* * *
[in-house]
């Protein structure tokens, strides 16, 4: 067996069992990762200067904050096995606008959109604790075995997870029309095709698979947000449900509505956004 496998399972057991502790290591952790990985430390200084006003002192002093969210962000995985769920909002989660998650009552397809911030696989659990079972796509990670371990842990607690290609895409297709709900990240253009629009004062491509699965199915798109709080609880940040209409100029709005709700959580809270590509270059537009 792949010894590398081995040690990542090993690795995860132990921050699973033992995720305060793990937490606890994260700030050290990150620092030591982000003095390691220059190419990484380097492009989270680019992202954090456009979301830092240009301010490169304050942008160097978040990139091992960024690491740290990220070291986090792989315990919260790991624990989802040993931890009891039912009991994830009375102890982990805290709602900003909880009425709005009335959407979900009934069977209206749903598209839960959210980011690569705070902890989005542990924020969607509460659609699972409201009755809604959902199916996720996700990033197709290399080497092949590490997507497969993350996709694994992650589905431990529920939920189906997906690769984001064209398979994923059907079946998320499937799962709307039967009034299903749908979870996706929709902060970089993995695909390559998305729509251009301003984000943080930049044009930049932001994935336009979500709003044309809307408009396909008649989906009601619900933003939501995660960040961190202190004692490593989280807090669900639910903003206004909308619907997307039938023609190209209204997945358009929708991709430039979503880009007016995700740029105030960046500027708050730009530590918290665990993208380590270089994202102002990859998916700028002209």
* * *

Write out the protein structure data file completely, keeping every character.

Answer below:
[in-house]
């Protein structure tokens, strides 16, 4: 067996069992990762200067904050096995606008959109604790075995997870029309095709698979947000449900509505956004 496998399972057991502790290591952790990985430390200084006003002192002093969210962000995985769920909002989660998650009552397809911030696989659990079972796509990670371990842990607690290609895409297709709900990240253009629009004062491509699965199915798109709080609880940040209409100029709005709700959580809270590509270059537009 792949010894590398081995040690990542090993690795995860132990921050699973033992995720305060793990937490606890994260700030050290990150620092030591982000003095390691220059190419990484380097492009989270680019992202954090456009979301830092240009301010490169304050942008160097978040990139091992960024690491740290990220070291986090792989315990919260790991624990989802040993931890009891039912009991994830009375102890982990805290709602900003909880009425709005009335959407979900009934069977209206749903598209839960959210980011690569705070902890989005542990924020969607509460659609699972409201009755809604959902199916996720996700990033197709290399080497092949590490997507497969993350996709694994992650589905431990529920939920189906997906690769984001064209398979994923059907079946998320499937799962709307039967009034299903749908979870996706929709902060970089993995695909390559998305729509251009301003984000943080930049044009930049932001994935336009979500709003044309809307408009396909008649989906009601619900933003939501995660960040961190202190004692490593989280807090669900639910903003206004909308619907997307039938023609190209209204997945358009929708991709430039979503880009007016995700740029105030960046500027708050730009530590918290665990993208380590270089994202102002990859998916700028002209």